News, Analysis, Trends, Management Innovations for
Clinical Laboratories and Pathology Groups

Hosted by Robert Michel

News, Analysis, Trends, Management Innovations for
Clinical Laboratories and Pathology Groups

Hosted by Robert Michel
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More Companies Pay for Employees to Have Genetic Tests in a Trend That Brings More Lab Test Volume to Medical Laboratories

As tests explore genetic markers related to excessive weight gain, and breast and ovarian cancer, companies as well as employees are seeing returns on investment and participation

In a development that is auspicious for medical laboratories, more genetic tests are making their way into more corporate health benefit plans. Big brands—from Aetna to Visa—are partnering with personalized health companies and clinical lab companies doing genetic testing as they support tests to help employees head-off health risks.

Employers’ sponsorship of genetic testing is a trend that could become more common, noted Fortune. But human resources and benefits experts say the offerings are still uncommon. There are also unresolved issues, such as when genetic test results are inconclusive or questionable.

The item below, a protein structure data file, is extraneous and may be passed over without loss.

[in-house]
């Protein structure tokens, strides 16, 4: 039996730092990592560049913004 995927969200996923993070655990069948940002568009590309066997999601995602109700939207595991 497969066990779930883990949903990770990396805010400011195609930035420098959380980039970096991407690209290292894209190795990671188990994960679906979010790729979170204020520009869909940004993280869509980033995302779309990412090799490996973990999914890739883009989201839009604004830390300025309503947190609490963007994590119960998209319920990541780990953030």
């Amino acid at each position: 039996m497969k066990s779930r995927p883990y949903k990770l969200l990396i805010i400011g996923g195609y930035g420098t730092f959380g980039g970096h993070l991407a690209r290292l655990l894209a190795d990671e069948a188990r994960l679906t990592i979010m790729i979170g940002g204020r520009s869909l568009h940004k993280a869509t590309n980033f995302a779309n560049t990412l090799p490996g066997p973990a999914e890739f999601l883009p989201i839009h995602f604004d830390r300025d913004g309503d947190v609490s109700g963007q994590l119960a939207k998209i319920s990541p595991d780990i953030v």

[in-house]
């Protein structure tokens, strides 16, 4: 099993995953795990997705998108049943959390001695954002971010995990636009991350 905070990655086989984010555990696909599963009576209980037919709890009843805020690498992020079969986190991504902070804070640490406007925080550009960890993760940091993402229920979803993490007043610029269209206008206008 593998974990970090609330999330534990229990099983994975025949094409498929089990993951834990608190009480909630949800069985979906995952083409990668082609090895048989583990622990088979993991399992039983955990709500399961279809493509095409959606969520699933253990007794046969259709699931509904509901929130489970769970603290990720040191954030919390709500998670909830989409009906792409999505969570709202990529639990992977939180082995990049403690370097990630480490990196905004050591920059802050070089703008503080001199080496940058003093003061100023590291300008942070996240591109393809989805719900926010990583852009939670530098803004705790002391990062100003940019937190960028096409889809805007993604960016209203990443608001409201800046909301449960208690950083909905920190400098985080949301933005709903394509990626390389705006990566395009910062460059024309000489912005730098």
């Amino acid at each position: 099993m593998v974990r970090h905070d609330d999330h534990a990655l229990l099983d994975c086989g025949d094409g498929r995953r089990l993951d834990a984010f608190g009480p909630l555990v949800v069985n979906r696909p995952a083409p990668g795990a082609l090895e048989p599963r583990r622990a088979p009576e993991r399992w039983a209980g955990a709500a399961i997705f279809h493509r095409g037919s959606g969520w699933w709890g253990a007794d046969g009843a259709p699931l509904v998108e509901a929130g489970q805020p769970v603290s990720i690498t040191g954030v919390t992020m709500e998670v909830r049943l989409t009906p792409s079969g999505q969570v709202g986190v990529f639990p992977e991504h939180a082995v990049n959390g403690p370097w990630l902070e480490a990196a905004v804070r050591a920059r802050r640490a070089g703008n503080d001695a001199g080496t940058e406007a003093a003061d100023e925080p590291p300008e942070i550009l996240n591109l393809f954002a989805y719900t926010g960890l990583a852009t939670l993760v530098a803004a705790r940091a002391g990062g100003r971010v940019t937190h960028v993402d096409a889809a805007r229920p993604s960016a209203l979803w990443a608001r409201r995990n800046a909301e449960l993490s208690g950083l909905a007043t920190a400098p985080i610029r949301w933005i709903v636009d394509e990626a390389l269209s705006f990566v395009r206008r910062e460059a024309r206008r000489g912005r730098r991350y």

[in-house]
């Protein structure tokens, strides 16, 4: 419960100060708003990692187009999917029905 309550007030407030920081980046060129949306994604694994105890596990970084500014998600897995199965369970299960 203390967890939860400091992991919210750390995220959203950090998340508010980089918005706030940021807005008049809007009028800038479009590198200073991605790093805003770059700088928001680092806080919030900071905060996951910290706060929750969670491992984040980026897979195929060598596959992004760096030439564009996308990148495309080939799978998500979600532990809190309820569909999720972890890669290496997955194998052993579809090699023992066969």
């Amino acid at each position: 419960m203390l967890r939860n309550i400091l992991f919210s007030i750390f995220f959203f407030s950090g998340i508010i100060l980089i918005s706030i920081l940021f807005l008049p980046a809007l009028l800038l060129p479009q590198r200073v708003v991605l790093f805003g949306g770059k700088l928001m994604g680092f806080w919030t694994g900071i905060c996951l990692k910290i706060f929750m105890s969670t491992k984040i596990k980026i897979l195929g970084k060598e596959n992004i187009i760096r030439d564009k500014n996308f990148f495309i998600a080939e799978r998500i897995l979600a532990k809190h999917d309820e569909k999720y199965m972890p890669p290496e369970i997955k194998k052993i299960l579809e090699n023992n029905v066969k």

For medical laboratories, the companies’ genetic testing benefits could prompt more test orders from healthcare consumers. Based on the results of their genetic tests, people might decide to make lifestyle changes, work toward prevention of chronic conditions, and take further tests to assess progress. (more…)

Oprah Endorses Laboratory Tests as Life Savers for 2009

Several key laboratory tests have a prominent place on Oprah Winfrey’s “Ultimate Checklist” for a healthy life. Oprah, long a champion of personal accountability for one’s own health, kicked off the New Year with a focus on health improvement through self-help activities. It is another example of how consumers are being educated about the importance of using laboratory tests as guideposts to improve their health.

With a theme of “Best Life Week”, Oprah featured her medical expert Dr. Oz and his advice on how people can get healthy and peel years off their bodies. Laboratory tests play a prominent role in Dr. Oz’s “Ten Step Ultimate Health Checklist. Under step five, “Know Your Numbers”, Oprah urged her listeners to pay attention to five laboratory tests:

  • Cholesterol, with LDL less than 100 and HDL greater than 40
  • Blood sugar
  • Vitamin D
  • C-Reactive Protein